Back to School: Warwick Vets opens, at least for now
WARWICK, R.I. —
It's a day many parents and students thought might never come -- another first day of school at Warwick Vets High School.
The school committee announced plans last year to turn the high school into a junior high and send students to Pilgrim High School but passionate protests put those plans on hold.
After a lengthy back and forth in December 2013, the school committee decided to give families more time and allow them time to study the issue. The plan was to hire a consultant, but nine months later they still haven't done that and enrollment is lower than ever before.
"Right now we're 860 students, capacity is about 1,200-1,300," said Principal Gerry Habershaw.
He said the proposed consolidation hurt enrollment this year.
"The negativity surrounding the school crisis hurts us as far as enrollment goes, people are now sending their kids to private schools because we don't know if we're going to stay open," Habershaw said.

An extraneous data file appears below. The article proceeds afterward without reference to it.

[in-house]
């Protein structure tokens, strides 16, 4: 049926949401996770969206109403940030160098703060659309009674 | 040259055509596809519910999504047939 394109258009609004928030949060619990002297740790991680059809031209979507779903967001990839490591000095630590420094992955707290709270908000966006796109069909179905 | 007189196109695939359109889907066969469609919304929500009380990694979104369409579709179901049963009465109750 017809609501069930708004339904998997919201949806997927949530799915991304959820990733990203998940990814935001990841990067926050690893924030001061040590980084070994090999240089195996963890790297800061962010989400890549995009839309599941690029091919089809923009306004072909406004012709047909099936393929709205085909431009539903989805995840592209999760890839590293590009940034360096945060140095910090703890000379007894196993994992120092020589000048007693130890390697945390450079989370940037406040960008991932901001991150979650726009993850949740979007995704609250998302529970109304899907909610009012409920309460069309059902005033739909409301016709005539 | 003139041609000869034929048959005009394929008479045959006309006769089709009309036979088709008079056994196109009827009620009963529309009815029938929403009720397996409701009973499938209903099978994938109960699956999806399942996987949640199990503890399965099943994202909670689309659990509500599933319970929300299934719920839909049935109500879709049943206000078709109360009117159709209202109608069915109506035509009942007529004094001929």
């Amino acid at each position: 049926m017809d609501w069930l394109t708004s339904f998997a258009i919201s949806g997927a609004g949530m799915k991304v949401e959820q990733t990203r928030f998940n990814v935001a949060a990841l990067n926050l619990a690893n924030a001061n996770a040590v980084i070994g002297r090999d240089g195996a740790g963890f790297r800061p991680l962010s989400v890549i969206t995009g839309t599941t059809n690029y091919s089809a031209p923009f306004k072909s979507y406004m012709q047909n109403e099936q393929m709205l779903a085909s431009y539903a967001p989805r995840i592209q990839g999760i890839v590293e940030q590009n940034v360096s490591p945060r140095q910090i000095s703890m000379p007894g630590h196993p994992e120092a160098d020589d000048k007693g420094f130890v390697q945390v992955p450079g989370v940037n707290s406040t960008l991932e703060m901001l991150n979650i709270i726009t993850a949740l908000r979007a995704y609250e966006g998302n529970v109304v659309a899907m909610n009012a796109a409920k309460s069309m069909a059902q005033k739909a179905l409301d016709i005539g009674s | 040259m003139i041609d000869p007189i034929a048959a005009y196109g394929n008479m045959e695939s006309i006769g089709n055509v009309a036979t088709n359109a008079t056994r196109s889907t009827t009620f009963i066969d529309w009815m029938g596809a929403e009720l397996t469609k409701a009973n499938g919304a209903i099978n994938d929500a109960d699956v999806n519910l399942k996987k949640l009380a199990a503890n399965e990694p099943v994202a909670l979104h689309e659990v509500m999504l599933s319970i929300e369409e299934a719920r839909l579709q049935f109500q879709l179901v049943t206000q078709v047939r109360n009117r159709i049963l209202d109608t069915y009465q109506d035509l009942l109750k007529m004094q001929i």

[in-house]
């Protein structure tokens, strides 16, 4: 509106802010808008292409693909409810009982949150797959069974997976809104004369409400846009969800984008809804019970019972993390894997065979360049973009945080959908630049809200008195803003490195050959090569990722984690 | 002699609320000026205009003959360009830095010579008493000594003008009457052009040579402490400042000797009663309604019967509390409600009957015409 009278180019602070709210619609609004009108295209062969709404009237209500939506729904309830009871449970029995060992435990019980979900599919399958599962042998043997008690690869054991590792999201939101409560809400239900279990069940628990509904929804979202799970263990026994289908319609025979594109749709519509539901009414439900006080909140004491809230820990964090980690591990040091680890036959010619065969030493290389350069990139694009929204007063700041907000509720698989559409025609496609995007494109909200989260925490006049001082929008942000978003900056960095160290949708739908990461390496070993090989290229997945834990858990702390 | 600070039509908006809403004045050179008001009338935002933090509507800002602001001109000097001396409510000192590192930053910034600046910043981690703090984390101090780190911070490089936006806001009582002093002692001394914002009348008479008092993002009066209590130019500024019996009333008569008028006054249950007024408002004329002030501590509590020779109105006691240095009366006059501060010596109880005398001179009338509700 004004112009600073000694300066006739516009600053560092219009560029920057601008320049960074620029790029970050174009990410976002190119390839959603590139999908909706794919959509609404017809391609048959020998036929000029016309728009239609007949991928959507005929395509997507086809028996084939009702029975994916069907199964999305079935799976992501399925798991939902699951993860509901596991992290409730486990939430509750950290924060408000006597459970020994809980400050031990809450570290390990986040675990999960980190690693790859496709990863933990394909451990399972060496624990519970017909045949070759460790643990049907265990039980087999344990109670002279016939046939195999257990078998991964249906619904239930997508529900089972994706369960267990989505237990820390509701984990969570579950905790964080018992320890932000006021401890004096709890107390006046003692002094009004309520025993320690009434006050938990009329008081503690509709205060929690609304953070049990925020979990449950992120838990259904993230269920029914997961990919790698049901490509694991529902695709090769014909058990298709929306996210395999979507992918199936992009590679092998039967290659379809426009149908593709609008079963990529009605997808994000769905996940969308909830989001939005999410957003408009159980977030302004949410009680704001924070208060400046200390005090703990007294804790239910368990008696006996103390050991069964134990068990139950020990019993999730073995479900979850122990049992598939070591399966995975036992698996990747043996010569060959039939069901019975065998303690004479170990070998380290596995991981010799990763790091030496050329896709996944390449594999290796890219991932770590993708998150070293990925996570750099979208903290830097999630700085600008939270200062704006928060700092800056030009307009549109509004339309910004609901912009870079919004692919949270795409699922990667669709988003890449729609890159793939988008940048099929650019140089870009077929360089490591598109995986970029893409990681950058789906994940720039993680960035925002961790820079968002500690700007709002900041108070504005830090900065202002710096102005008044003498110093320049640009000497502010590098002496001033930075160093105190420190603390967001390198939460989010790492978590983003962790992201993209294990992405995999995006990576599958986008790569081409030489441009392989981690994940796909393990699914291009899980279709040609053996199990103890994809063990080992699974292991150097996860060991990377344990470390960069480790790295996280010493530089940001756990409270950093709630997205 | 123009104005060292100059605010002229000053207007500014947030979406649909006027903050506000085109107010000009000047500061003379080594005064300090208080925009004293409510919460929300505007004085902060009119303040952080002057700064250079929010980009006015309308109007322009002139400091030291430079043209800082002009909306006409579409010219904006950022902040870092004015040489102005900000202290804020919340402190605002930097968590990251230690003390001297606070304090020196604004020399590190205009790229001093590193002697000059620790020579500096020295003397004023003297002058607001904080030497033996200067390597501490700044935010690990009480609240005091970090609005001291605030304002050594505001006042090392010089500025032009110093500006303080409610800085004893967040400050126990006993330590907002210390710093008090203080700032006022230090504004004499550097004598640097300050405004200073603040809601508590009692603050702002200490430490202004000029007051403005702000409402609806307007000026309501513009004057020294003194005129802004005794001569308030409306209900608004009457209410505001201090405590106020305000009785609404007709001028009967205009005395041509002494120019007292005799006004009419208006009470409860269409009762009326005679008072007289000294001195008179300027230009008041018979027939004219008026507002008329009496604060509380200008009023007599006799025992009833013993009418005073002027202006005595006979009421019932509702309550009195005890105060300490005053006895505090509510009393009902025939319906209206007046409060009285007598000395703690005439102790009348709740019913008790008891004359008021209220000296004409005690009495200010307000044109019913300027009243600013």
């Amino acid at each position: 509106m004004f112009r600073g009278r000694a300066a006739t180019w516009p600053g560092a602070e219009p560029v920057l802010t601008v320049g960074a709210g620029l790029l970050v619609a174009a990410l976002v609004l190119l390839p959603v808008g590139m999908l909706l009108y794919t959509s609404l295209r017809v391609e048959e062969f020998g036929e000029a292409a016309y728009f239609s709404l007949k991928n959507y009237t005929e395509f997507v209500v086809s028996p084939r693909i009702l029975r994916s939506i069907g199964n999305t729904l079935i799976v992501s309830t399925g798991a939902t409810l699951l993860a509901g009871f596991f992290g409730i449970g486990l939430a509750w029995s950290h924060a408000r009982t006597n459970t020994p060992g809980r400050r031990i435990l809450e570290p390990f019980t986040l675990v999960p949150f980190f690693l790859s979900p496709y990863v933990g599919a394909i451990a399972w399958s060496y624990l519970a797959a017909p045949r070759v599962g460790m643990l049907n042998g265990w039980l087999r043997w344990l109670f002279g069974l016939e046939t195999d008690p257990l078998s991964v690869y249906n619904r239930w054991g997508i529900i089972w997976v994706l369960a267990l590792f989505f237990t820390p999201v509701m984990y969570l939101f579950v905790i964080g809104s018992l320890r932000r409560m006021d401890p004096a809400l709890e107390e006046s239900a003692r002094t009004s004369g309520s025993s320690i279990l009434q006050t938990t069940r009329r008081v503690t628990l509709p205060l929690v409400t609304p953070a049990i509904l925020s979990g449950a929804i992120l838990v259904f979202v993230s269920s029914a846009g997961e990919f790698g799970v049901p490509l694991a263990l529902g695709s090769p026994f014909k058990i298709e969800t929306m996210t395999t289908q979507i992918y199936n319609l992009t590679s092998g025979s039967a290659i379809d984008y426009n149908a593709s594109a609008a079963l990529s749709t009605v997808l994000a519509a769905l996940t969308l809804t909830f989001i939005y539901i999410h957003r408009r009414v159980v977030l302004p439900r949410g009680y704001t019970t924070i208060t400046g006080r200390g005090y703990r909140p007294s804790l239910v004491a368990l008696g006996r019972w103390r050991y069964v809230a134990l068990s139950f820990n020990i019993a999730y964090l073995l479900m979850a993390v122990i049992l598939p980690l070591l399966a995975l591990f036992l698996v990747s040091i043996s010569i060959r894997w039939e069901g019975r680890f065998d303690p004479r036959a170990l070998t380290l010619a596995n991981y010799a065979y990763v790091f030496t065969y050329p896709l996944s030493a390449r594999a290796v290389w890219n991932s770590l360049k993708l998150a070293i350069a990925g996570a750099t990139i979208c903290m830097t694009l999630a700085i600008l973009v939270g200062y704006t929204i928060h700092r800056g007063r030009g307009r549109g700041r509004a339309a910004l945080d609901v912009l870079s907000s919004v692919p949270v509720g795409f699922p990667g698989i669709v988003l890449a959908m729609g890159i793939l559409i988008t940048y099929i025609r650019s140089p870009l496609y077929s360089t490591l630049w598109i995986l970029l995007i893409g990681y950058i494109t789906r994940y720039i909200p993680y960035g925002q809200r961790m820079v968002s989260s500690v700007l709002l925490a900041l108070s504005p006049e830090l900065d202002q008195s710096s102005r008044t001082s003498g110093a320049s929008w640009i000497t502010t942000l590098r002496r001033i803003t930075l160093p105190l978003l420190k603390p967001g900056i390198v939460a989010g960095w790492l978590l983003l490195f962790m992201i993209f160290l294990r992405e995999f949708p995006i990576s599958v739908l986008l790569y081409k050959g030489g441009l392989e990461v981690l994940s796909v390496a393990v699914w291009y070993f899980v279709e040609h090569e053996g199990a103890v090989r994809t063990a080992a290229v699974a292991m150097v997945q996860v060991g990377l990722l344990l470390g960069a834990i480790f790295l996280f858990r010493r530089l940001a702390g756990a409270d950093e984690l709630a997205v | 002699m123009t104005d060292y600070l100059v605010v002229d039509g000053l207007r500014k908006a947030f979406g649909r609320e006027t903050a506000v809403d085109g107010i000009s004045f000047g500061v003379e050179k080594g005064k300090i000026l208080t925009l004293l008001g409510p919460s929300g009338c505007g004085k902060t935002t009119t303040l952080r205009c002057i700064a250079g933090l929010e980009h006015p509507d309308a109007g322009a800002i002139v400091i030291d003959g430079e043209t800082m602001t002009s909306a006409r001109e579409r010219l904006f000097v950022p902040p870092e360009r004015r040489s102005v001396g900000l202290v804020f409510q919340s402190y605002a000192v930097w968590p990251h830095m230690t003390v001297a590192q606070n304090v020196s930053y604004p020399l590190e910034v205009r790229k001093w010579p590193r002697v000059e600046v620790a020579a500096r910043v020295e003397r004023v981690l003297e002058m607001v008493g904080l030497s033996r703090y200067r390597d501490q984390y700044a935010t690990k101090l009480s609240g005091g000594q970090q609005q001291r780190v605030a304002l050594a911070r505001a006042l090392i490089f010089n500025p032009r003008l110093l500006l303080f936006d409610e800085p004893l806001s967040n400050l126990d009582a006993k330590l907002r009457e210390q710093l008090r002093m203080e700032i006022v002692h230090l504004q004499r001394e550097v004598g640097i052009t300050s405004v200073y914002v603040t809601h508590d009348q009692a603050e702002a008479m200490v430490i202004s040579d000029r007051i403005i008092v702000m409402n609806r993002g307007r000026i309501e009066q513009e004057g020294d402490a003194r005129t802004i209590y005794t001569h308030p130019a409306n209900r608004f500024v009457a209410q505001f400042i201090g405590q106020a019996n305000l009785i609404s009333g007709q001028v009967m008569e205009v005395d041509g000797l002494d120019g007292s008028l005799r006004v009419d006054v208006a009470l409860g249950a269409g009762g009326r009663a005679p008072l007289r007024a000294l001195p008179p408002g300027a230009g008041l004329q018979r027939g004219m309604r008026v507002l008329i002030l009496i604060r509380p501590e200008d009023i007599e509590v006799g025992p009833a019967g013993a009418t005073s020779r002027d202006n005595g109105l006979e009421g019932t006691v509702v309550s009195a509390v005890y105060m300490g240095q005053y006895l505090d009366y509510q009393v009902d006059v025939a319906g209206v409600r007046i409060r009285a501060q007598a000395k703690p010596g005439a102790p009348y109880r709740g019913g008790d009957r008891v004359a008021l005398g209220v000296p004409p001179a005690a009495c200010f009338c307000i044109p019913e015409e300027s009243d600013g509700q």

Whether the school will stay open remains unknown, Mayor Scott Avedisian told NBC 10 closing at least one school is a necessity.
"We're down to less than 9,200 students in our system and I think everybody knows we need to make changes in what buildings we use and how we're going to use them," he said.
It's possible the consultant could agree with the initial decision, and Warwick Vets could close next year.
"If it comes back with the same exact results then we probably have wasted several years where we could have made the consolidations and we could have moved forward," Avedisian said.
A final decision is expected by the end of the school year.
"It's like getting a second opinion I'm sure when they sent the man to the moon they didn't go with the first plan," said Warwick Superintendent Richard D'Agostino.
The school committee wants parents to know the consultant study, when it happens, will be a transparent process.
The principal said that was part of the problem last year, the announcement of the intention to close this place caught people off guard.
This year, the plan is to keep parents informed and involved the entire time.